Global Bonds Rise as ECB Purchase Pledge Backs Low-Yield World

Global sovereign bonds rallied after the European Central Bank expanded its debt-buying program, shrinking the supply of securities and reinforcing policy rates at virtually zero.

Yields declined from Germany to Spain after ECB President Mario Draghi committed to buying up to $1.3 trillion of bonds, including government debt, to revive economic growth and ward off deflation. The Bank of America Merrill Lynch Global Broad Market Sovereign Plus Index had an effective yield of 1.16 percent as of yesterday, close to the record 1.14 percent reached Jan. 19, the lowest based on data starting in 1996.

“Diminished stocks of high-quality assets will put downward pressure on yields, particularly in an environment where there’s strong competition among central banks and institutional investors,” said Christopher Sullivan, who oversees $2.4 billion as chief investment officer at United Nations Federal Credit Union in New York. “We have to look forward to low yields among the developed economies for a period of time.”

German 10-year debt declined eight basis points, or 0.08 percentage point, to 0.45 percent, according to Bloomberg data. French 10-year note yields dropped nine basis points to 0.62 percent.

U.S. debt

U.S. 30-year yields fell two basis points to 2.44 percent at 5 p.m. in New York. The price of the 3 percent security due in November 2044 gained 1/2 or $5 per $1,000 face amount to 111 27/32. The yield dropped to a record low 2.35 percent yesterday.

Ten year note yields fell one basis point to 1.86 percent. They reached 1.70 percent on Jan. 16, the lowest level since May 2013.

Primary dealers increased holdings of U.S. government debt by $14.95 billion, the most since the week ending Nov. 12, according to Fed data. Total holdings rose to $29.5 billion in the week ending Jan. 14, climbing from $7.8 billion in the week ending Dec. 31, the least since September 2011.

The ECB will buy 60 billion euros ($68 billion) of private and public securities a month through September 2016. The central bank held the main refinancing rate at 0.05 percent, a decision predicted by all 48 economists in a Bloomberg News survey. The deposit rate remained at minus 0.2 percent and the marginal lending rate at 0.3 percent.

German two-year note yields touched a record low minus 0.182 percent as Draghi said the purchases will include securities due between two and 30 years, including those with negative yields.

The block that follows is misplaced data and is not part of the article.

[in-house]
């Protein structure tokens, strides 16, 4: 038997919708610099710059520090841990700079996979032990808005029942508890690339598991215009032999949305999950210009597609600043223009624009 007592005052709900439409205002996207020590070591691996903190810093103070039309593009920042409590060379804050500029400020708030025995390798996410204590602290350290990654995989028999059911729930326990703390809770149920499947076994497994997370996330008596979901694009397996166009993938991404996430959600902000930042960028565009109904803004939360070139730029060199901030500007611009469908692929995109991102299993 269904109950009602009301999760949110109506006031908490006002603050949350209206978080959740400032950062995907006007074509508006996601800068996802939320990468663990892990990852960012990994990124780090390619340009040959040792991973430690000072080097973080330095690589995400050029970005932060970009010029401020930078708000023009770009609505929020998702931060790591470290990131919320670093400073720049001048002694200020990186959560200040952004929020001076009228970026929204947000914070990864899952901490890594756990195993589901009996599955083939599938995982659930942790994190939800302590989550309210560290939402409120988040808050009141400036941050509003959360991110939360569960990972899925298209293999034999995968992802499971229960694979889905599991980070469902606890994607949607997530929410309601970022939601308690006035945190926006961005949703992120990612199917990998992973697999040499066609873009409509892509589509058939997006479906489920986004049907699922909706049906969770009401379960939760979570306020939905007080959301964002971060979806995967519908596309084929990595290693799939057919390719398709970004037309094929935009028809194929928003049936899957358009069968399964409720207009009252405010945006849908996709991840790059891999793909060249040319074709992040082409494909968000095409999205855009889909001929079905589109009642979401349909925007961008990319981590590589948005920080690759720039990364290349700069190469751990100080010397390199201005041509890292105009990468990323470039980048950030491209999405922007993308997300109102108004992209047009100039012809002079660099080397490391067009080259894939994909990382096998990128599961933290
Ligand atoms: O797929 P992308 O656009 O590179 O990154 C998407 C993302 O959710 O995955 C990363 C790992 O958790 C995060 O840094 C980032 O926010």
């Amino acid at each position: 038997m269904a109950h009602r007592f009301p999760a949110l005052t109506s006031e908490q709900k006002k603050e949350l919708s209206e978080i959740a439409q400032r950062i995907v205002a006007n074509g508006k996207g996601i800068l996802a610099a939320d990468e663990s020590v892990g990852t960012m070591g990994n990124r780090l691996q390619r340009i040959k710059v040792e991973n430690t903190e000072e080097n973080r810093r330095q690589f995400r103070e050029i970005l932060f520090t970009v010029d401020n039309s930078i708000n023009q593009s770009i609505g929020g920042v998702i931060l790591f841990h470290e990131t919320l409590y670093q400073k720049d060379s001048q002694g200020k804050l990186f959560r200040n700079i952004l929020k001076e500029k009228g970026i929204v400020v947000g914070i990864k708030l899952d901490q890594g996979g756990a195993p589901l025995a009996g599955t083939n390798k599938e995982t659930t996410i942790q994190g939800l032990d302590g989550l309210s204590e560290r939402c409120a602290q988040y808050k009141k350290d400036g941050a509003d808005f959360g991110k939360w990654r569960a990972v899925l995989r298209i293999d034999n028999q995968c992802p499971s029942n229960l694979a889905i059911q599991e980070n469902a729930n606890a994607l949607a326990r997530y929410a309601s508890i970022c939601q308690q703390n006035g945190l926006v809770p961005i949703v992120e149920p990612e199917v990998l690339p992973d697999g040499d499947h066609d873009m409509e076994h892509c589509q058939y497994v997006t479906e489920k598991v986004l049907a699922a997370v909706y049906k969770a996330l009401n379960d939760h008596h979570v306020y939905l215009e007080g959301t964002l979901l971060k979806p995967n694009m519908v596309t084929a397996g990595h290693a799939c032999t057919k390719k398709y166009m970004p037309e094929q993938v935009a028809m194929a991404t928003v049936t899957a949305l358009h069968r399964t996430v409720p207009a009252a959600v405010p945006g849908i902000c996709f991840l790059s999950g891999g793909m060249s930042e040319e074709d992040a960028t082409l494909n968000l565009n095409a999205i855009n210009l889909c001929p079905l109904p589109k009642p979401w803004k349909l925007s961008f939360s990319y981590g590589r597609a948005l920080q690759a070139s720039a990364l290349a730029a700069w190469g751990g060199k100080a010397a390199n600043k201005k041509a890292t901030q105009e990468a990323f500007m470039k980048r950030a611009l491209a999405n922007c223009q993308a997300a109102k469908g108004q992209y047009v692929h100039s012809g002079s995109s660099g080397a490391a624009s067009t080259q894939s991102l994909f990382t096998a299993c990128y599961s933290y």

Debt Levels

Italy’s 10-year yield fell to 1.556 percent, the lowest level since Bloomberg began collecting the data in 1993. Spanish 10-year yields declined to a record 1.397 percent.

“Every debt market looks like it’s bid,” said Justin Lederer, an interest-rate strategist at Cantor Fitzgerald LP in New York, one of 22 primary dealers that trade with the Federal Reserve. “Buy the rumor, sell the fact was the trade and now we’re starting to prepare for quantitative easing and the 1 trillion euros.”

The average yield on euro-area government debt dropped to 0.7017 percent on Jan. 19, the least since at least 1995, according to Bank of America Merrill Lynch indexes.

The ECB’s purchase program equates to 14 percent of the domestic-bond market, Morgan Stanley, strategists including Anthony O’Brien wrote in a note to clients. Of the 60 billion euros in debt being purchased monthly, the ECB will buy about 44 billion euros in government bonds/agencies, they wrote.

Central Banks

Central banks intensified their battle against slowing inflation this week as a 50 percent plunge in the cost of oil over the past year threatens to curb consumer-price gains across the global economy.

The Danish central bank cut its certificate of deposit rate to minus 0.35 percent from minus 0.2 percent, according to statement. The Bank of Canada cut its main interest rate yesterday, and the Bank of Japan has expanded a lending program. Two Bank of England policy makers dropped calls for an interest-rate increase.

Treasuries have rallied this year as falling yields around the world made U.S. securities more attractive on a relative basis even as investors prepare for the Fed to increase borrowing costs later this year. Ten-year notes yield 90 basis points more than the comparable yields of other Group of Seven nations. That’s the highest since Jan. 2.

The chance of a Fed interest-rate increase by its October meeting was at 52 percent, futures data show. The central bank has kept its target for the federal funds rate at virtually zero since 2008 to support an economic recovery.

The U.S. announced it will sell $26 billion in two-year notes, $35 billion in five-year notes and $29 billion in seven-year debt on three consecutive days starting Jan. 27. The two-year sale was reduced by $1 billion from the prior auction, further limiting the amount of high quality debt available. Sales of the maturity peaked at $44 billion from October 2009 through April 2010.

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